The books of mysticism reveal some incredible hidden secrets: the souls of the brothers Cain who killed his brother, and Abel, were reincarnated in the bodies of Jethro and Moses.
Cain killed Abel because two girls were born with Abel and only one with Cain. As the older brother, Cain felt he was entitled to this extra girl, so he killed his brother Abel to keep her as a wife for himself.
Jethro’s daughter, Zipporah, was the reincarnation of this extra sister, who had now returned to Moses, the soul of Abel. The circle was finally completed.
The second book of the Torah is called, in Hebrew, Shemot, “names.” The book opens with a tremendous anomaly. First, it delineates the names of all the tribes that descended to Egypt. Names. Yet, the book continues with a series of stories without mentioning any names at all!
The King (Pharoah) tells the nurses, who are given nicknames, to kill the Jewish boys. We are told these nurses were Yocheved and Miriam, Moses’s mother and sister. The Torah, however, does not tell us their names.
“A man from Levi’s house took a wife from Levi’s house.” No name.
A child (Moses) is born, the daughter of the King hears a child crying, the sister (of the boy) is standing by, and the child is given to the child’s mother to nurse for 24 months. No names.
Although we are aware that Moses had several names given to him by his relatives, only the name that the daughter of Pharaoh gave him three months after his birth is still with him.
Moses goes out at the age of 20 to see the travails of his brothers and sees an Egyptian smiting one of his brothers and kills him. The next day, he sees two of his brothers fighting. When Moses tries to break the fight, they start yelling at Moses for what he had done the day before. Fearing being outed, Moses is forced to escape Egypt for Midian.
Only when Moses was 80 years old do we hear from Moses at the burning bush! God asks Moses to lead the Jewish people out of Egypt. Moses refuses, saying, “I have an older brother, and it is not possible anything good could transpire if I accept this position over my older brother’s honor.”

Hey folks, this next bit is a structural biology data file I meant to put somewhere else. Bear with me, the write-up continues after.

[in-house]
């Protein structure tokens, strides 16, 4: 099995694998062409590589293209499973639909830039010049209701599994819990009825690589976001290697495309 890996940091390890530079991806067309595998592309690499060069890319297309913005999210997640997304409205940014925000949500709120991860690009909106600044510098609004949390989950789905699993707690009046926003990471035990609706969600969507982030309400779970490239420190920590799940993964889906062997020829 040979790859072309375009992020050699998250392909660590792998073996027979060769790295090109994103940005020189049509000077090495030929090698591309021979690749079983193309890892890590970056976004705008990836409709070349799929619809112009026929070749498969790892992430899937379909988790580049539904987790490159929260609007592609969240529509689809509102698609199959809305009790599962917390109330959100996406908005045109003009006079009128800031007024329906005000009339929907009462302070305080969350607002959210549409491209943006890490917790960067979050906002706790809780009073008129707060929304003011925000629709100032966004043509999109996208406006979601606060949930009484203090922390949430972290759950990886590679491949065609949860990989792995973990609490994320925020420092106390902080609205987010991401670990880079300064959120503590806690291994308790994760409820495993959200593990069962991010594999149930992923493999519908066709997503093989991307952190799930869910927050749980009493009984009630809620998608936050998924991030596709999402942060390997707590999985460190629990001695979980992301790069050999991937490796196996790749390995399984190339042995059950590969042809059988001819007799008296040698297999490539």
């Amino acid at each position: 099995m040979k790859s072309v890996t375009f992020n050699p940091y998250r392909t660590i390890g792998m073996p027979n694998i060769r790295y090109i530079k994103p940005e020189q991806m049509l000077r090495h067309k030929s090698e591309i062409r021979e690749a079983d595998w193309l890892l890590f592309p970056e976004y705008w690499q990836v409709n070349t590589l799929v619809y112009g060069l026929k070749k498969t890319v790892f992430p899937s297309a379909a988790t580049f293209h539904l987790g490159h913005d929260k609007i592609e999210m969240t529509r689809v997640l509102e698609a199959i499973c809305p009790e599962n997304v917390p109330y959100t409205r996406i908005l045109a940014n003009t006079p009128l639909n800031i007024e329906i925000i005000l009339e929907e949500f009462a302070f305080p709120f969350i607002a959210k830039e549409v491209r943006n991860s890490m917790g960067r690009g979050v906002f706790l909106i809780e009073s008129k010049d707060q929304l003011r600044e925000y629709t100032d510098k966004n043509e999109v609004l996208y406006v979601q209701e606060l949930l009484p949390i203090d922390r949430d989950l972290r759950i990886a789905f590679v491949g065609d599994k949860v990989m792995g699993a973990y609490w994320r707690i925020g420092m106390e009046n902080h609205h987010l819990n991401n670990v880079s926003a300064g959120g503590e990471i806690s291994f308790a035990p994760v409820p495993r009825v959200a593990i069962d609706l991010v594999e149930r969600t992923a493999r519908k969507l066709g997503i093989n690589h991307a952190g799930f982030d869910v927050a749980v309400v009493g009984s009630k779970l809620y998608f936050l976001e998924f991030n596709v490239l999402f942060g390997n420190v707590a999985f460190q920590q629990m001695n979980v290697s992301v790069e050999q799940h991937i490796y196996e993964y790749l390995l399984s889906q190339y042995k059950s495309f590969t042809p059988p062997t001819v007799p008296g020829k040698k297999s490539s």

All of this demands some explanation.
Before Joseph passed away, he made his brothers swear they would take his bones to Israel. The one who took it upon himself to bring Joseph’s tomb to Israel was Moses (generations later).
Moses took more responsibility than the others because he was a descendant of Levi, who was the most involved with his brother, Shimon, in selling Joseph to the Egyptians.
Moses was sent on a mission to cleanse and rectify the sin of his great-grandfather (Levi), which was in him as a descendant, and only then (the books tell us) would he be worthy of bringing down the Ten Commandments from heaven to this world.
Joseph was the youngest in his family when he was torn away and sold to the Egyptians, and so was Moses. Because of the decrees in Egypt, Moses, the youngest, was taken from his family and raised in the palace of Pharaoh until he escaped to Midian.
Although Jacob called his son Joseph, Pharaoh gave Joseph an Arabic name after he ended up in Egypt, which was also true for Moses. The daughter of the Pharaoh gave Moses his Arabic name, which stuck with him.
When his brothers sold him, Joseph spent ten years in jail. It was the Midianites who sold him to Egypt. Therefore, Moses (still rectifying the sin of his ancestor Levi) was placed in jail for ten years when he came to Jethro, the Midianite. “Measure for measure” to clean the prior stains.
Joseph became a ruler in Egypt after coming out of his dungeon. Moses was a ruler for 30 years in a foreign land after being freed from his dungeon in Midian.
Moses’s final act of cleansing was his refusal not to become God’s spokesperson at the expense of his brother’s honor. Only after God assured Moses that Aaron would be okay with this arrangement, after so many years of self-effacement and cleansing, was Moses ready to be God’s representative.
Had the Torah told us all the names of the characters above, it would have sounded like a natural course of events, only related to the characters named. By withholding names, mysticism explains, the Torah alludes to a hidden agenda connected to all those occurrences. It wasn’t just these specific names we were dealing with in the above stories, but all the other past names included in the twists and turns!
We all go through trials and tribulations. When Moshiach comes, we will merit knowledge of the hidden and underlying rhythm and rhyme, that it was all necessary, part of a much more incredible story, and, most importantly, for our good. We will appreciate the plan behind everything and see how the puzzle pieces come together to make a beautiful picture of God’s kindness and compassion. May that day come very soon.
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